Because of an apparent disagreement between the parties, the Court first addresses the question of which jurisdiction's law governs defendants' counterclaim for the purpose of the motion to dismiss. This is a diversity case, so the Court applies the District of Columbia's choice of law rules. Klaxon Co. v. Stentor Elec. Mfg. Co., 313 U.S. 487, 496, 85 L. Ed. 1477, 61 S. Ct. 1020 (1941), cert. denied, 316 U.S. 685, 86 L. Ed. 1757, 62 S. Ct. 1284 (1942); GEICO v. Fetisoff, 294 U.S. App. D.C. 279, 958 F.2d 1137, 1141 (D.C. Cir. 1992). The District of Columbia applies a modified "interest analysis" to resolve choice of law questions GEICO, 958 F.2d at 1141. Under this approach, the Court first determines whether a "true conflict" exists between the laws of the competing jurisdictions. Id. If there is a true conflict, the Court determines which of the relevant jurisdictions has the "more substantial interest" in having its law applied. Id. where no true conflict exists, the Court applies the law of the District of Columbia by default. See id. (citing Fowler v. A & A Co., 262 A.2d 344, 348 (D.C. 1970)). This analysis is applied to individual claims rather than to the action as a whole. See Nelson v. Nationwide Mort. Corp., 659 F. Supp. 611, 615 (D.D.C. 1987).
With one exception, as noted below, the Court concludes that no true conflict exists between the relevant laws of the competing jurisdictions. The relevant D.C. and California laws are the same or, where slightly different, would result in the same outcome when applied to the facts of this case. See Greaves v. State Farm Ins. Co., 984 F. Supp. 12, 14 (D.D.C. 1997). Accordingly, the Court applies the laws of the District of Columbia to the counterclaims, with reference to California's corresponding laws where helpful.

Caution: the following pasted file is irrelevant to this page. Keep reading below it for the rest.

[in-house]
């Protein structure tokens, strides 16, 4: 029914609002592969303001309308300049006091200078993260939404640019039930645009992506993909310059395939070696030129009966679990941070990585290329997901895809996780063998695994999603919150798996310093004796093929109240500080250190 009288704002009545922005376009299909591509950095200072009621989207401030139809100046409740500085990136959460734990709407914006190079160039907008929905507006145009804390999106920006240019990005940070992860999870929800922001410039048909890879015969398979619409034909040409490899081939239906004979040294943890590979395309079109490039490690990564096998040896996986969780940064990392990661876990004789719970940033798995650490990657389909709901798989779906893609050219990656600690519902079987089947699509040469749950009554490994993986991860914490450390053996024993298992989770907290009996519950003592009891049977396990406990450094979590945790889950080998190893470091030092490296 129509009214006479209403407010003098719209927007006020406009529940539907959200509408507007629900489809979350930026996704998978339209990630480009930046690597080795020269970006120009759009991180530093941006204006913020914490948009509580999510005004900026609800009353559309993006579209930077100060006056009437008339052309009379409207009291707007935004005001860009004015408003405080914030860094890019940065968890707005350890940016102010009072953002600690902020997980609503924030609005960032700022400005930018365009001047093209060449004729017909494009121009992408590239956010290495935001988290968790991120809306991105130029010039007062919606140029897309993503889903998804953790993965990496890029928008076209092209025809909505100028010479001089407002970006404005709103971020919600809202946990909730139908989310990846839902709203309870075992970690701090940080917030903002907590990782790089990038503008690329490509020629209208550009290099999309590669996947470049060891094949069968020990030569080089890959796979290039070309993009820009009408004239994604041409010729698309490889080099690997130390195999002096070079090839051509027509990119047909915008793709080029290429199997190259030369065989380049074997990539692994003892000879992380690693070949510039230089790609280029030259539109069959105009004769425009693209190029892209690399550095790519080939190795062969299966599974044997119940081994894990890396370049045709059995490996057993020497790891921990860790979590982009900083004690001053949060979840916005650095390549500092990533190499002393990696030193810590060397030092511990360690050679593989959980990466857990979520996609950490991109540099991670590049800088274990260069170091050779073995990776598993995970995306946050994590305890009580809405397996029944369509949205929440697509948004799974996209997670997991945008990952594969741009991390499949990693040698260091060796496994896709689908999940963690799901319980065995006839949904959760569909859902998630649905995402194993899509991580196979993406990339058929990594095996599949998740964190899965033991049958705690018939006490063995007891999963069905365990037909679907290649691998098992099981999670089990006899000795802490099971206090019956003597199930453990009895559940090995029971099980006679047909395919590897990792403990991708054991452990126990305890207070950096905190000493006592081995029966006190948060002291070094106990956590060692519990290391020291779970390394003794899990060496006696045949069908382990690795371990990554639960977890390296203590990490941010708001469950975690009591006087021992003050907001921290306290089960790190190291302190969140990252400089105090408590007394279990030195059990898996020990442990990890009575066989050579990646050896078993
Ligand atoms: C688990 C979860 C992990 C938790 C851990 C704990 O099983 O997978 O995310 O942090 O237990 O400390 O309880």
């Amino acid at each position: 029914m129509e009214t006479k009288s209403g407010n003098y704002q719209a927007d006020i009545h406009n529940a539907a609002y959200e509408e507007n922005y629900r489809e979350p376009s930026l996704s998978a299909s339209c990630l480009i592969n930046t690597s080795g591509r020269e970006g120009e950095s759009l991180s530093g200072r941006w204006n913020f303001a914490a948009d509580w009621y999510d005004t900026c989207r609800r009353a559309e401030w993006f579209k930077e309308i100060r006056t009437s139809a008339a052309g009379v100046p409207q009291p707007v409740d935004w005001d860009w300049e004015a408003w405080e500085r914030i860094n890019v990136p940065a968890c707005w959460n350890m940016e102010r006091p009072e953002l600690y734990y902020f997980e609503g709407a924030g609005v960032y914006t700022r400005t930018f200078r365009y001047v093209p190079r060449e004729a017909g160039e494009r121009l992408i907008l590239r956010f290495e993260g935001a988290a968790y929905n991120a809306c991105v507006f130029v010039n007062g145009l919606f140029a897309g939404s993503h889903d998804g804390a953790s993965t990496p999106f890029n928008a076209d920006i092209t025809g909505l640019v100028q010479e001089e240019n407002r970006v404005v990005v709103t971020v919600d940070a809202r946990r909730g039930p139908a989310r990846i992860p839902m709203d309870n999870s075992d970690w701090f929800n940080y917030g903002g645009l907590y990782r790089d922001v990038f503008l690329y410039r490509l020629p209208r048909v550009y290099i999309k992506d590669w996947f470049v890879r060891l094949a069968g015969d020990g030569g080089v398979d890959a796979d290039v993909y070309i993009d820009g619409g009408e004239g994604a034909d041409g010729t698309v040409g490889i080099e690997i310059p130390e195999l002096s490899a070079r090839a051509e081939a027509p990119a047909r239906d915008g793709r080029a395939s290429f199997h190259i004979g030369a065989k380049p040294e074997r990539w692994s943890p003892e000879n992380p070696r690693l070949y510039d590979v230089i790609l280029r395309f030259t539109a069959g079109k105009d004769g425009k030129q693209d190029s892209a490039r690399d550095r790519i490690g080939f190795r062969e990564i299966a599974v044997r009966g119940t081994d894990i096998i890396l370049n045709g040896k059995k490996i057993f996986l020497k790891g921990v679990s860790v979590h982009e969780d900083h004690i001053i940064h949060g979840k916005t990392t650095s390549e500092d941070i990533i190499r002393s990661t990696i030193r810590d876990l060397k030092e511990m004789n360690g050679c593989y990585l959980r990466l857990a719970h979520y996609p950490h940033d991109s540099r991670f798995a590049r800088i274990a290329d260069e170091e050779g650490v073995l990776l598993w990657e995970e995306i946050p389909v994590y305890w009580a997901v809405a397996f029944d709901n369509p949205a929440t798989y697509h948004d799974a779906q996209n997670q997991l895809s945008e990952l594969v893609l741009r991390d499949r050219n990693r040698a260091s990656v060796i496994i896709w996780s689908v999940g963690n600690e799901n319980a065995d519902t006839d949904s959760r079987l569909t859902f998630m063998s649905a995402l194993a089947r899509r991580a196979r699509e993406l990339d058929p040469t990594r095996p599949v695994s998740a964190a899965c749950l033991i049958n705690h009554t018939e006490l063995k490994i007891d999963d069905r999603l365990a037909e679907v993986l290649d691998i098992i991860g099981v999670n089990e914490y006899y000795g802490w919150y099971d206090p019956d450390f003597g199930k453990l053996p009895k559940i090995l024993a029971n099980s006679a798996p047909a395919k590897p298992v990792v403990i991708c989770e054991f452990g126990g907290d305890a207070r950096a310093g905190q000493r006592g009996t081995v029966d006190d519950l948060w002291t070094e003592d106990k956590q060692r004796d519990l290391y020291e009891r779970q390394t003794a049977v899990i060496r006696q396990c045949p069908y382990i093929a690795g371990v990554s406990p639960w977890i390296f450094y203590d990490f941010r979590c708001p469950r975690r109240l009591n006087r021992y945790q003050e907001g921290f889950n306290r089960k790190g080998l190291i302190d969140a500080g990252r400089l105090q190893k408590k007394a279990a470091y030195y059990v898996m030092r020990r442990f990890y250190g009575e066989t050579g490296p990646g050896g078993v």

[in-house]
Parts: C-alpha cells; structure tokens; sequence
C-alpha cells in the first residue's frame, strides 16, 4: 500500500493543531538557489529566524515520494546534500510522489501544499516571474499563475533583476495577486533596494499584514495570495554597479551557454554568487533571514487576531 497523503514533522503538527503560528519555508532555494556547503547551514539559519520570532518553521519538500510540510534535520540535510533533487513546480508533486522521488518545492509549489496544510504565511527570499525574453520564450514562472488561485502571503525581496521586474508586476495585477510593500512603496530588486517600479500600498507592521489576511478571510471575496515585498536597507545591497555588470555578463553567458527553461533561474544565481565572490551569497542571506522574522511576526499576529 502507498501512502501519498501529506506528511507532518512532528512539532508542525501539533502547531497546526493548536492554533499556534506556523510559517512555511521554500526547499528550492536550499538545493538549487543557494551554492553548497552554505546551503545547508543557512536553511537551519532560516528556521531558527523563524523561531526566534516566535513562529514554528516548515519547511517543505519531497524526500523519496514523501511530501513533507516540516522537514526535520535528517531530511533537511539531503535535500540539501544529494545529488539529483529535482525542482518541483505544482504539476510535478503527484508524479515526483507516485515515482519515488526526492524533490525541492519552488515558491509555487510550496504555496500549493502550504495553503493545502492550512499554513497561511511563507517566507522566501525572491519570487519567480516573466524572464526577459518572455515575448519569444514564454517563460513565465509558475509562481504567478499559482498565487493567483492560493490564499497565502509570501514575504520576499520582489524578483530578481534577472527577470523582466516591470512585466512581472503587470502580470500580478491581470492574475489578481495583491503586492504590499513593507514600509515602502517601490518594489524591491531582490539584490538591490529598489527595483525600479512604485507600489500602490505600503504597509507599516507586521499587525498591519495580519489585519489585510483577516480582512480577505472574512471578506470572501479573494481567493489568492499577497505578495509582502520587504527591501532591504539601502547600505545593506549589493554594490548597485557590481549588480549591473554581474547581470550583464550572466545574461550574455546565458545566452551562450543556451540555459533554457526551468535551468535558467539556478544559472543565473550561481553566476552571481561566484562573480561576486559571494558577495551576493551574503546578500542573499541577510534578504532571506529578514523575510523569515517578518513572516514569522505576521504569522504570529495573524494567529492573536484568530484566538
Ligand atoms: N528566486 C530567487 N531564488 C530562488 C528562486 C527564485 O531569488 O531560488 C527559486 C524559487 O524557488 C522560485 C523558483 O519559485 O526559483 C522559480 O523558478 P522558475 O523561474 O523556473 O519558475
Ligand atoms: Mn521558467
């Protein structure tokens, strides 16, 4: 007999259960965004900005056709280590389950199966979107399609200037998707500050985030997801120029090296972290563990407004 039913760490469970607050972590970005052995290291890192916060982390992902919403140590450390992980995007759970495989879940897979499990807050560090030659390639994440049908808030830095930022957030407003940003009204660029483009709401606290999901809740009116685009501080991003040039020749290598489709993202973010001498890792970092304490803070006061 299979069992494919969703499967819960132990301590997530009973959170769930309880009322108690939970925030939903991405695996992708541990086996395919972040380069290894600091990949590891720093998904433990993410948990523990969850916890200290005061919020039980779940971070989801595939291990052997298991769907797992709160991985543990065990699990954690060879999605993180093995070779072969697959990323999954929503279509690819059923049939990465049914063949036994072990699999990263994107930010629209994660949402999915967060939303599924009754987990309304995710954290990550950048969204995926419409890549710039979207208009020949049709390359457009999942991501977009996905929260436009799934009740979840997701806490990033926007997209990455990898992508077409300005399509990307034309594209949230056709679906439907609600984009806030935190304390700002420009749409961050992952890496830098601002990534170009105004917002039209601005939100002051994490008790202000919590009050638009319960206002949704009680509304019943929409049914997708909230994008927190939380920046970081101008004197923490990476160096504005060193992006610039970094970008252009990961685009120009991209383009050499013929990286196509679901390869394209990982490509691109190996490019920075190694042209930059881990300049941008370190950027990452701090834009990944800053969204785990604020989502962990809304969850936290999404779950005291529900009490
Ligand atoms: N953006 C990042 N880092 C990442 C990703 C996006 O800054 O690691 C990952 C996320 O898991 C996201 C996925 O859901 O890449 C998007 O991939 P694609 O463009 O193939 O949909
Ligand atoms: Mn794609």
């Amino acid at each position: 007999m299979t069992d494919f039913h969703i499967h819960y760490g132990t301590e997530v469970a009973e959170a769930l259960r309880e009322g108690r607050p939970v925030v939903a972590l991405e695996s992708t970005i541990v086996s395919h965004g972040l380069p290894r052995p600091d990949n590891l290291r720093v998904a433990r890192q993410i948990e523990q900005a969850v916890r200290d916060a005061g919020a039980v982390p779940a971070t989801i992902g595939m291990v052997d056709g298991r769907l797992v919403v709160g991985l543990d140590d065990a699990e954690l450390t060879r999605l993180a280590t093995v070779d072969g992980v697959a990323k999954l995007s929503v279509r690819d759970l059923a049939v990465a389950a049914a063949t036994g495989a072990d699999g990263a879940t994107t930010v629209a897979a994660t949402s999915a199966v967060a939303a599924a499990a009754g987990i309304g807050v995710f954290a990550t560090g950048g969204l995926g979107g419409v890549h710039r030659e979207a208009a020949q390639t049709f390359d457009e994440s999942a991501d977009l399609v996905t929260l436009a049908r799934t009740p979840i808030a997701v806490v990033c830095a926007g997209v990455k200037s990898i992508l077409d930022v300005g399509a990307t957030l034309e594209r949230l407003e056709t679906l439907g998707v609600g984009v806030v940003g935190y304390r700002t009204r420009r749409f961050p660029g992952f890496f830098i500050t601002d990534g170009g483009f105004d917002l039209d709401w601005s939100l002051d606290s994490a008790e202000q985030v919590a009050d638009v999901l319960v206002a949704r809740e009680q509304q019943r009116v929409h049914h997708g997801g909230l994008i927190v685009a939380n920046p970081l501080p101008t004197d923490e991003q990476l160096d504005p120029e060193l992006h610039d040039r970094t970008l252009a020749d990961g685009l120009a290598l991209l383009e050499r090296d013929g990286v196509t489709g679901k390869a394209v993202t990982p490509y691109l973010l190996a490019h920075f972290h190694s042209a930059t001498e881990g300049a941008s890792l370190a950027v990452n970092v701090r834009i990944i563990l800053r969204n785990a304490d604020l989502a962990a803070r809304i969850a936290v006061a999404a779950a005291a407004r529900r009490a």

See GEICO, 958 F.2d at 1141.
B. Availability of Attorney's Fees as Damages
The Court next addresses a damages issue which relates to the entire counterclaim. In each count, defendants seek as damages the attorney's fees and costs which they have incurred in the prosecution of the instant action. Plaintiff asserts that the award of attorney's fees as damages is prohibited by the "American rule." Defendants do not address this issue.
The American rule provides that the "prevailing party litigant is ordinarily not entitled to collect a reasonable attorneys' fee from the loser." Alyeska Pipeline Serv. Co. v. Wilderness Soc'y, 421 U.S. 240, 247, 44 L. Ed. 2d 141, 95 S. Ct. 1612 (1975). This rule is followed by both the District of Columbia and California. Dalo v. Kivitz, 596 A.2d 35, 37 (D.C. 1991); Schneider v. Friedman, Collard, Poswall & Virga, 232 Cal. App. 3d 1276, 283 Cal. Rptr. 882, 884 (Ct. App. 1991). Neither jurisdiction recognizes an exception permitting a client to recover the attorney's fees incurred in defending against an action for fees or prosecuting a professional malpractice or breach of fiduciary duty claim against his former attorney. Dalo, 596 A.2d at 37-38 (rejecting client's contention that "he should be compensated for successfully defending against [his prior attorneys'] contract claims . . . and also for prosecuting his own successful malpractice claims against the attorneys"); Schneider, 283 Cal. Rptr. at 884-86 (same). Accordingly, the Court dismisses that portion of each count of defendants' counterclaim alleging an entitlement to the attorney's fees and legal expenses incurred by defendants as a result of this action.
C. Professional Negligence and Breach of Fiduciary Duty Claims (Counts I-VIII)